If you are looking for great low fat lunch-box ideas or a quick lunch at home - experiment with wraps, flatbread enclosed parcels stuffed with any filling imaginable. Wraps are the perfect meal for someone on the go or an excellent way to use up leftovers meats, poultry and salads.

Wraps can be found among many ethnic cuisines; filled crepes - France, tacos - Mexico, gyros - Greece, spring rolls - Vietnam, sushi rolls - Japan, moo shu - China, falafel sandwich - Middle East. The filling does not necessarily have to come from the same ethnic origins as the wrapper. Try your own combination of ethnic fusion in an every day sandwich. Cross those culinary borders to combine your favorite low fat flavors. (The combinations are endless.)

Probably the most widely available flatbread are tortillas (usually flour). As the popularity of wraps has increased, tortilla manufacturers have even started making more than just flour and corn - you can now find different flavors, different colors, herb, pesto, whole wheat, jalapeno, lemon, spinach, tomato as well as low fat and low carb. But don't stop with tortillas; try soft low fat Greek pita breads, Indian Chapati (Roti), Italian piadine, Indian naan, Asian spring roll wrappers, Chinese moo shu wrappers, French crepes, cornmeal crepes and soft Armenian lavash (lavosh). And don't worry if you can not wrap it - just fold it over.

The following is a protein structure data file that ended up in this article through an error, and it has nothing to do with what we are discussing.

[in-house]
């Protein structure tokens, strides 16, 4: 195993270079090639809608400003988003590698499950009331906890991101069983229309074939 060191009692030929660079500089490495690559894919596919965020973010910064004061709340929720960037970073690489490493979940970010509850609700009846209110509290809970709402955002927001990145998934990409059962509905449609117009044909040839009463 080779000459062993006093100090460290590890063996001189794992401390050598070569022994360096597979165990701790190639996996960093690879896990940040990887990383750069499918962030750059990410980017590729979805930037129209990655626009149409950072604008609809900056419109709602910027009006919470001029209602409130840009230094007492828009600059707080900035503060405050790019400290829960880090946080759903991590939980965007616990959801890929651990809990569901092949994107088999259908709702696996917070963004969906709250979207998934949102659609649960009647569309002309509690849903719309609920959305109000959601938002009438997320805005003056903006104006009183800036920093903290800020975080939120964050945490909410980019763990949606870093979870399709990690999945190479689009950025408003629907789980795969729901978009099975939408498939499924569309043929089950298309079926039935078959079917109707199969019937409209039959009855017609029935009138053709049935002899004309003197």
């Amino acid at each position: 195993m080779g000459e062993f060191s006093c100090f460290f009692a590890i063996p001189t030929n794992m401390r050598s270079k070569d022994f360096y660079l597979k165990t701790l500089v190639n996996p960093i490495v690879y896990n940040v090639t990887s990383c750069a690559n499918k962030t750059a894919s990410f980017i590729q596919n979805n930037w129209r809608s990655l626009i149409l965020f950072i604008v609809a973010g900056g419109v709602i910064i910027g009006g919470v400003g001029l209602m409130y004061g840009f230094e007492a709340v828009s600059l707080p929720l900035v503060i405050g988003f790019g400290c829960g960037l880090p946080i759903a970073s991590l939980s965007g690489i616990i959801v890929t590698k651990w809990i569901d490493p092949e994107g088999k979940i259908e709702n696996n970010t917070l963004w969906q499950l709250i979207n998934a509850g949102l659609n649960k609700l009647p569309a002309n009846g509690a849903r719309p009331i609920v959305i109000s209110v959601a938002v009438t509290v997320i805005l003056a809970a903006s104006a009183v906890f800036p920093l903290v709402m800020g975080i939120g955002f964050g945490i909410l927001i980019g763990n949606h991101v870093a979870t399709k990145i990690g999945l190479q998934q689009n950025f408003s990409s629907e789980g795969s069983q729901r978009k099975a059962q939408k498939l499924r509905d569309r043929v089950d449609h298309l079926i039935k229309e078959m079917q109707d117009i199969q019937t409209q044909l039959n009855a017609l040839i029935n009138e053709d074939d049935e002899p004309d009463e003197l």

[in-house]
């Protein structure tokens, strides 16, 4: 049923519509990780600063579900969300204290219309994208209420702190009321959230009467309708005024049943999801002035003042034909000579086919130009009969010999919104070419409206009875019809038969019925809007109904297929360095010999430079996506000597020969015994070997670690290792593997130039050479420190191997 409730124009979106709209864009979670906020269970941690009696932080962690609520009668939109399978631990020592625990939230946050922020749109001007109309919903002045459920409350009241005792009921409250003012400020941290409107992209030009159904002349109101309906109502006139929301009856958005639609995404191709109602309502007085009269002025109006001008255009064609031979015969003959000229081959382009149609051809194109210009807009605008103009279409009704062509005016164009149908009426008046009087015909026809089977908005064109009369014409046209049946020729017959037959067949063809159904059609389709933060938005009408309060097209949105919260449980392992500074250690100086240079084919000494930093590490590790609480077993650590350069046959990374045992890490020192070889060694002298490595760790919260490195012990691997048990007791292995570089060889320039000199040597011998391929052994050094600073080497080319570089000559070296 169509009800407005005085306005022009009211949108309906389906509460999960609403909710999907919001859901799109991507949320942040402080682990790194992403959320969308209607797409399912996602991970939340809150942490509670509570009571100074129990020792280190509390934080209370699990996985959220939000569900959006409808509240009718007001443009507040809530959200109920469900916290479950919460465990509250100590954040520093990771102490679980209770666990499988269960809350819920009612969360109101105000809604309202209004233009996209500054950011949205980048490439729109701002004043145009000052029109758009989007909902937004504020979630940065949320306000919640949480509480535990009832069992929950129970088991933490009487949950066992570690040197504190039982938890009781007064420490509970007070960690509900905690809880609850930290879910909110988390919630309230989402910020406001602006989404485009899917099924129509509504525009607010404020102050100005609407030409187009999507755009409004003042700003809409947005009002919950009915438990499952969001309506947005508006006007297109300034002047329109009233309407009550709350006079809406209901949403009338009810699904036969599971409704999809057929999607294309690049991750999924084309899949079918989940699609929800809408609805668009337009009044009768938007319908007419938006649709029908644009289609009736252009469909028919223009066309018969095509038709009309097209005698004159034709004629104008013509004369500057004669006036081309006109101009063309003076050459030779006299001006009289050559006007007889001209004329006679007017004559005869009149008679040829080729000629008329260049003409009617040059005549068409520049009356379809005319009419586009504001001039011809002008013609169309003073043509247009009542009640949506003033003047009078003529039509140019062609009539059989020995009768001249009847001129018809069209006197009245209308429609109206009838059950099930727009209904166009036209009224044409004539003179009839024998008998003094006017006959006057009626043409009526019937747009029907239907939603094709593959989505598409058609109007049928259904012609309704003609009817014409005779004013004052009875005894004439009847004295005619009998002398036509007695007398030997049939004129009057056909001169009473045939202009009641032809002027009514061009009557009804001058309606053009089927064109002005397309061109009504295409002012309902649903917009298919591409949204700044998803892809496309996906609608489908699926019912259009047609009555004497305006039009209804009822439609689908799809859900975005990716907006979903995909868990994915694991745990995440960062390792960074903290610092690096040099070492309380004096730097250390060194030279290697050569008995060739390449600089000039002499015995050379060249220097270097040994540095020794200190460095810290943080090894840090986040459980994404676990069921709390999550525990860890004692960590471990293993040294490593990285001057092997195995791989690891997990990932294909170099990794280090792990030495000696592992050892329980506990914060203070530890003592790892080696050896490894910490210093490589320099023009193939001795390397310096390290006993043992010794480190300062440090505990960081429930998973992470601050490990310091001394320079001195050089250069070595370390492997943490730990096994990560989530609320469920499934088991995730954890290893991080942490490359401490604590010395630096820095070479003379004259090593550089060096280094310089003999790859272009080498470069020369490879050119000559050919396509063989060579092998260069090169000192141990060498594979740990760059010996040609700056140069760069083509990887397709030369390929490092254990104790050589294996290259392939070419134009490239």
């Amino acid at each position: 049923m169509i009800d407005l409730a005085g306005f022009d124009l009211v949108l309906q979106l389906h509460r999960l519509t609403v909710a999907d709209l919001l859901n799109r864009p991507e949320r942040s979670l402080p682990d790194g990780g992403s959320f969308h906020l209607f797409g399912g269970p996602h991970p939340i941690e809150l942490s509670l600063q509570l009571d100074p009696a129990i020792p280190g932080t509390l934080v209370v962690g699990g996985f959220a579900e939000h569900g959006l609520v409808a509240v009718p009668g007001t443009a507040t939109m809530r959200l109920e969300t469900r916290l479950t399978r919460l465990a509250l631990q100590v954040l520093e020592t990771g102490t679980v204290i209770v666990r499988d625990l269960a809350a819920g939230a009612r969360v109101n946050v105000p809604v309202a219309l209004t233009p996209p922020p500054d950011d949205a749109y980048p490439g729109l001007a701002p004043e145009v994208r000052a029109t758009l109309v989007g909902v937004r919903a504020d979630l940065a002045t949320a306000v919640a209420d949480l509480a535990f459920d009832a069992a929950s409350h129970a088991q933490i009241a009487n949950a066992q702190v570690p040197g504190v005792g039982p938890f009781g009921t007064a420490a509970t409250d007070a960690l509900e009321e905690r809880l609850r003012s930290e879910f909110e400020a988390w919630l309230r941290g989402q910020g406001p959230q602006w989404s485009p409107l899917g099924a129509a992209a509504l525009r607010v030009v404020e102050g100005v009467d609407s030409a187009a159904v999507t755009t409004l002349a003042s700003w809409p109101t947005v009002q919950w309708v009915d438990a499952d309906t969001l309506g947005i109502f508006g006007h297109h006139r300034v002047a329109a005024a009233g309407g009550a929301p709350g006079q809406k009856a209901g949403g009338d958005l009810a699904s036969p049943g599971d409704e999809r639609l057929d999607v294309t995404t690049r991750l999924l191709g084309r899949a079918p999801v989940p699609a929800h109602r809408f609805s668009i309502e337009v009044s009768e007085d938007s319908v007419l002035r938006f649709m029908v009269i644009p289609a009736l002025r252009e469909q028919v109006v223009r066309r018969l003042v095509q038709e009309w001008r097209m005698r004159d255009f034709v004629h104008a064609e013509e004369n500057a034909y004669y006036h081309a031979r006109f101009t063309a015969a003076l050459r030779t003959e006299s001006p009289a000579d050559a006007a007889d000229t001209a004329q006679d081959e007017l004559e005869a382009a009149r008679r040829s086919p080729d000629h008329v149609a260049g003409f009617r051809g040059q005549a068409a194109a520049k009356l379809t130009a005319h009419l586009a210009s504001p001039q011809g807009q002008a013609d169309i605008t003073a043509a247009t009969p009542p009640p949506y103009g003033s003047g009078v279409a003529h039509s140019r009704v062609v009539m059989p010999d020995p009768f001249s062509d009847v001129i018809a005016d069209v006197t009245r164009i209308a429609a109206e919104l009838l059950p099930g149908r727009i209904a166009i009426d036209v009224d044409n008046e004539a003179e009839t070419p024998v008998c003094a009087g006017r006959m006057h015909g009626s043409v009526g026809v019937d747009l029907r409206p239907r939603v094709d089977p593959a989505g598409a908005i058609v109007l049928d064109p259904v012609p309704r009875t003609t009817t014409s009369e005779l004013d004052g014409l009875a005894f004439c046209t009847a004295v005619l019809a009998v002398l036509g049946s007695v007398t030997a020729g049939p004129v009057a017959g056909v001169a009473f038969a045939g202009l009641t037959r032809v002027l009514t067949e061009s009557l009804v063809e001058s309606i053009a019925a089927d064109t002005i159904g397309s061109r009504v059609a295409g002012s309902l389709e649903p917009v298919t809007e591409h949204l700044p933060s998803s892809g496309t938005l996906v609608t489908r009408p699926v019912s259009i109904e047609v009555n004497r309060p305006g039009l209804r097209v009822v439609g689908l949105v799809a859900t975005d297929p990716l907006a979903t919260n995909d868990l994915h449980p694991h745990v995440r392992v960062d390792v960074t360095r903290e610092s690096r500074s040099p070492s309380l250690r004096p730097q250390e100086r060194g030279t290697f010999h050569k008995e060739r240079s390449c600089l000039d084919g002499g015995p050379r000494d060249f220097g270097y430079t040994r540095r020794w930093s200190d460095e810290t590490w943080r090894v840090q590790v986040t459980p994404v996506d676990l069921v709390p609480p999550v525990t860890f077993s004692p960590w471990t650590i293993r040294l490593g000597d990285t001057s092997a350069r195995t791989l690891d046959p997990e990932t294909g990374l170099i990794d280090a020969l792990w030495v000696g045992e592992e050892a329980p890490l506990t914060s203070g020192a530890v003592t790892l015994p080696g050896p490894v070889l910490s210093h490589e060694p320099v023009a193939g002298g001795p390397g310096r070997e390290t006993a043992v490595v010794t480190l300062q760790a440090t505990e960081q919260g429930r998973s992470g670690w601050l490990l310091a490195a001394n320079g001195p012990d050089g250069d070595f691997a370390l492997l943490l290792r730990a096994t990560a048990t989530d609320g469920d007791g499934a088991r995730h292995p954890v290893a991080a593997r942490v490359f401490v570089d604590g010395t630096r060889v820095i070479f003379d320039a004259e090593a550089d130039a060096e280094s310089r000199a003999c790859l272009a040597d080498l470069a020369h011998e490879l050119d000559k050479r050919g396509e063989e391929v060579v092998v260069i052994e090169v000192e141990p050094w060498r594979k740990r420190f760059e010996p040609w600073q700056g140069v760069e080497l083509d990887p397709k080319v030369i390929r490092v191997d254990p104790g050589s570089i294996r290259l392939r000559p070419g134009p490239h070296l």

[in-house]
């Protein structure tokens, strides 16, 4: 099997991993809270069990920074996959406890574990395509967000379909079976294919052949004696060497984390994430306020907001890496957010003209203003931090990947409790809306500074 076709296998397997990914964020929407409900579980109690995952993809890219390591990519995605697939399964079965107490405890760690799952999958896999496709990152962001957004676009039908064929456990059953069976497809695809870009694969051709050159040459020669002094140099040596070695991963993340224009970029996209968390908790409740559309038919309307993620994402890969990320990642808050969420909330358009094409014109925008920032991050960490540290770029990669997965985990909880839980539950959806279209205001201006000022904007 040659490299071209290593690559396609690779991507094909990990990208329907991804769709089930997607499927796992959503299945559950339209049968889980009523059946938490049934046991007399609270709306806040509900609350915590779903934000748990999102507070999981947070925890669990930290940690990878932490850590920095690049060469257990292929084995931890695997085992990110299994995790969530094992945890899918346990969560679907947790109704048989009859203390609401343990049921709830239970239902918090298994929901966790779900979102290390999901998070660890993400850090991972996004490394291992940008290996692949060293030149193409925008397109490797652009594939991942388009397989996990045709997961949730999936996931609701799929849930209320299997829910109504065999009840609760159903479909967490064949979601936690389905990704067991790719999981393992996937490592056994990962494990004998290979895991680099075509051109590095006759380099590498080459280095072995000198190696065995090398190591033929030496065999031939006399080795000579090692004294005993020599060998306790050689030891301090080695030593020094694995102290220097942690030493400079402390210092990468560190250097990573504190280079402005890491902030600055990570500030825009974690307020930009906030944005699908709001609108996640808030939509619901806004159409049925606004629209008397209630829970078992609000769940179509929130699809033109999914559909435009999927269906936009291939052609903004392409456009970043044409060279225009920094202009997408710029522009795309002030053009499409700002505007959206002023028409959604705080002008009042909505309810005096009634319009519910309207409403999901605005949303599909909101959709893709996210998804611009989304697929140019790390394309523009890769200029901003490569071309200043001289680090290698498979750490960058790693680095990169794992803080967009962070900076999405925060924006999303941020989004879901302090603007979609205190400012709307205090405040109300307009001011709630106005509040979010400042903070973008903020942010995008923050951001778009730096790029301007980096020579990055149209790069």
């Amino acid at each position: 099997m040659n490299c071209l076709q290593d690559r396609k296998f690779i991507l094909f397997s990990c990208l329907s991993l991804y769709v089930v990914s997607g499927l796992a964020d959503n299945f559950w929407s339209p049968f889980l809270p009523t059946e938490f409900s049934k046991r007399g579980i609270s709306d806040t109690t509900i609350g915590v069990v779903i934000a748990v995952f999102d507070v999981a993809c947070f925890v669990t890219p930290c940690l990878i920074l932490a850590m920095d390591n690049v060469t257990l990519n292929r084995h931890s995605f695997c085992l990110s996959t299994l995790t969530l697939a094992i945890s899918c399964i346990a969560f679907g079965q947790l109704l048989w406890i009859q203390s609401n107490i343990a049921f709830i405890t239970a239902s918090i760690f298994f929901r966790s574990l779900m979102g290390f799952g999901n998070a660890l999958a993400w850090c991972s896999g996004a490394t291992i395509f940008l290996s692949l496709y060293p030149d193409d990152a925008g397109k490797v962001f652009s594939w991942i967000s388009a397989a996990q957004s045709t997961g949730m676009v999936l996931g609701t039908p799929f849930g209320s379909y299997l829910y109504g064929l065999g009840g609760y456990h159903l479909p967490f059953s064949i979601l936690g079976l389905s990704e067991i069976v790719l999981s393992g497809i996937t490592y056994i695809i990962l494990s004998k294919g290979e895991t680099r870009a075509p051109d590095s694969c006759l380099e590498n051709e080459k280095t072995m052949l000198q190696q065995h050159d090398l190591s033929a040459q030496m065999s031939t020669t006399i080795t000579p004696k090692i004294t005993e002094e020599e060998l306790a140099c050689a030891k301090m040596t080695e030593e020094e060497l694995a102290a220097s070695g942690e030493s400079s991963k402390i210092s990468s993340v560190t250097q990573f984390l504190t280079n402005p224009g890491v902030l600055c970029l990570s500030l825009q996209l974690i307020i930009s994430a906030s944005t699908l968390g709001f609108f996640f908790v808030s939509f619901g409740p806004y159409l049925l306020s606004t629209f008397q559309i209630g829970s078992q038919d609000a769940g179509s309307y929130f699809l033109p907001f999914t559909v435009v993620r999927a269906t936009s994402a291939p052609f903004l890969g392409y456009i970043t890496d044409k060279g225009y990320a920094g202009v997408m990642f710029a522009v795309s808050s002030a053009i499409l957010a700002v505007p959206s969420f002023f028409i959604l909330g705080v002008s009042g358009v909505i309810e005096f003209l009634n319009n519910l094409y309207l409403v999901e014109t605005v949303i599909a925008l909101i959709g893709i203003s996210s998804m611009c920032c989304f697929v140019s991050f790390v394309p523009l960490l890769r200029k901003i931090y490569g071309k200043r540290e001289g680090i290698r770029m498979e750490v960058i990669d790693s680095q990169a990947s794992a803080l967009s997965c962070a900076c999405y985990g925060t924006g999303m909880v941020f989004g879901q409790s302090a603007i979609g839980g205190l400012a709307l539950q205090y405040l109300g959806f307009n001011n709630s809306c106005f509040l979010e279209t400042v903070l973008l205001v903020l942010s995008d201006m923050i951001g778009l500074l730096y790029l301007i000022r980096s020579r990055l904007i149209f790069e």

Week of October 16, 2005

Fiber Rich Beans in Your Diet
Tasty little beans are good for you and they are easy on your pocketbook too. In fact, beans are one of the most inexpensive sources of protein that you can find. Beans cost one third to one half the price of hamburger meat. Beans are available frozen, canned or dry for ease of preparation and storage.
Beans have lot of vitamins and minerals such as B vitamins including folic acid and iron. They are also low in fat and calories and contain fiber to help with digestion. Beans are so nutritious and so rich in protein that they are included in both the vegetable and the protein groups in the USDA's new Food Guide Pyramid.

Black Bean Tostadas
Servings: 4

1 cup canned black beans, rinsed and drained, mashed
2 teaspoons chili powder
Cooking oil spray
4 - 8 inch corn tortillas
1 cup washed torn romaine lettuce leaves
1 cup chopped seeded tomato
1/2 cup chopped onion
1/2 cup plain nonfat yogurt
2 jalapeño peppers,* seeded and finely chopped

Combine beans and chili powder in small saucepan. Cook over medium heat 5 minutes or until heated through, stirring occasionally.